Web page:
Now, this isn’t necessarily a bad thing. In fact, it’s one of your superpowers, you high achiever, you. This tendency to identify with and own a challenge allows you to excel and provide enormous value in whatever you do. However, when you don’t manage that urge to identify with and own the challenges around you, you end up stressed and overwhelmed. Even worse, you can lose perspective.

 

And that’s the beauty of repeatedly telling yourself, I am not what is happening to me. You’re managing your superpower so that you don’t overidentify with the issues and challenges of your day. It doesn’t necessarily make the problems smaller, but it reminds you who you are, strong, resourceful, and with a great track record of figuring things out.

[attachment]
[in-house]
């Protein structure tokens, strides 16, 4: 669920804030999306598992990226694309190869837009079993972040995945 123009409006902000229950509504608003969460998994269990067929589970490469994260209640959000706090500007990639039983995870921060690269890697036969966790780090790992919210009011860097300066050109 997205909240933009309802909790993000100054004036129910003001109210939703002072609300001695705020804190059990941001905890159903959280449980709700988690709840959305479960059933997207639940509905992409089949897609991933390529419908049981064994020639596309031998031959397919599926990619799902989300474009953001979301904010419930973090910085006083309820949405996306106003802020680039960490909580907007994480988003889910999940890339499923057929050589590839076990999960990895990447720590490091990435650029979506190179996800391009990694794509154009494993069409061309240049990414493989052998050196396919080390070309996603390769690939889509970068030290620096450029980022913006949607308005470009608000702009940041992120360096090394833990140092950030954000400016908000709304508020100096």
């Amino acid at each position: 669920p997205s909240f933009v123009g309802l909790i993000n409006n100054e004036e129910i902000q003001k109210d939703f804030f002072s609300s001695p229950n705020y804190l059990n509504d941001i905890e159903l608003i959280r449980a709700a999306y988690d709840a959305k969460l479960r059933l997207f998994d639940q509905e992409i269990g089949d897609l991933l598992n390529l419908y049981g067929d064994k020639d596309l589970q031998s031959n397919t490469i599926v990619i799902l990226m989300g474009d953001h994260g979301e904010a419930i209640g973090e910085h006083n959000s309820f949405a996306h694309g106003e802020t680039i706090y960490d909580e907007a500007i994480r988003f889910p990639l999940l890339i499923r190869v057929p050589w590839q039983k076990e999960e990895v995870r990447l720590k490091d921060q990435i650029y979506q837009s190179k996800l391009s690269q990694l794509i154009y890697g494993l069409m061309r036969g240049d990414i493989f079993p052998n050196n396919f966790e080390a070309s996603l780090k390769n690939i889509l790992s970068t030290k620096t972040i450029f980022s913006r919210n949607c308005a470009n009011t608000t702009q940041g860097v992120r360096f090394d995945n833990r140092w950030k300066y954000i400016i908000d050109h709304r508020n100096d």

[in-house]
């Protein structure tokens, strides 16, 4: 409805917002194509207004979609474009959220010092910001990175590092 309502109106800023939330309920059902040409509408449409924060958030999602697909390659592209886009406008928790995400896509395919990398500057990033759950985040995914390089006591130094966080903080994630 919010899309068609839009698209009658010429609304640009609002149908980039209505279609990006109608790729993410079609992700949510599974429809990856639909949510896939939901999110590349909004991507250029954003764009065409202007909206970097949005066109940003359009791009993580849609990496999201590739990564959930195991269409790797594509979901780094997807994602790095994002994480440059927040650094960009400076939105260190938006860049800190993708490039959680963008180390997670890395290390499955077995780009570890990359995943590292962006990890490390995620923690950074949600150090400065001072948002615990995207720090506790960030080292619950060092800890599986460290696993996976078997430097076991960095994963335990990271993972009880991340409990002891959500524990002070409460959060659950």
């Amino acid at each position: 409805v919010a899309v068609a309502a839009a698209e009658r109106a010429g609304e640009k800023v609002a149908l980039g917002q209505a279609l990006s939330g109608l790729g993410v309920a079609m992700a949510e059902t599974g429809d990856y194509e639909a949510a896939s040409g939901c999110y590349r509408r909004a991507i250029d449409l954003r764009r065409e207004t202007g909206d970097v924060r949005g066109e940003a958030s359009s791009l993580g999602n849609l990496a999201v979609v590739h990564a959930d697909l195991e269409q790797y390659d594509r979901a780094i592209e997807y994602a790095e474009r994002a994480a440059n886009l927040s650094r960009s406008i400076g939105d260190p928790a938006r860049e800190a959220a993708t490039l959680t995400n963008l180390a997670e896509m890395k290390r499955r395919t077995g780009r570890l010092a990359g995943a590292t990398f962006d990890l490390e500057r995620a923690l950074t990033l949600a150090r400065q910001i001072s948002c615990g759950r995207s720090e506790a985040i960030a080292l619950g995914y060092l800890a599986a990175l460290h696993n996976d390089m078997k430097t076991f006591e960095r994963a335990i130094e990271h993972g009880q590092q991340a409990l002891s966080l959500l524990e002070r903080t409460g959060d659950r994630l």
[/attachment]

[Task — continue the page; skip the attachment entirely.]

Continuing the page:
Yes, you are not what is happening to you. You are, in fact, bigger and brighter than that. So, all right, my friends, go out there and slay a few dragons. I hope you have an awesome week ahead and I’ll see you in our next episode.

 

Thanks for listening to this episode of Mastering The Power Skills. If you like what was offered in today’s show and want more insights and resources from Kathy, check us out at www.significagroup.com.

 

 

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About the author

Kathy Dockry is the Managing Director of Significa Group LLC. Our clients are CEO’s, senior management executives, functional leaders, and fast-rising high potentials in complex organizations. Significa helps them hone the leadership, influence and navigational skills that takes their career success to new levels and brings meaningful change to their organizations. www.significagroup.com.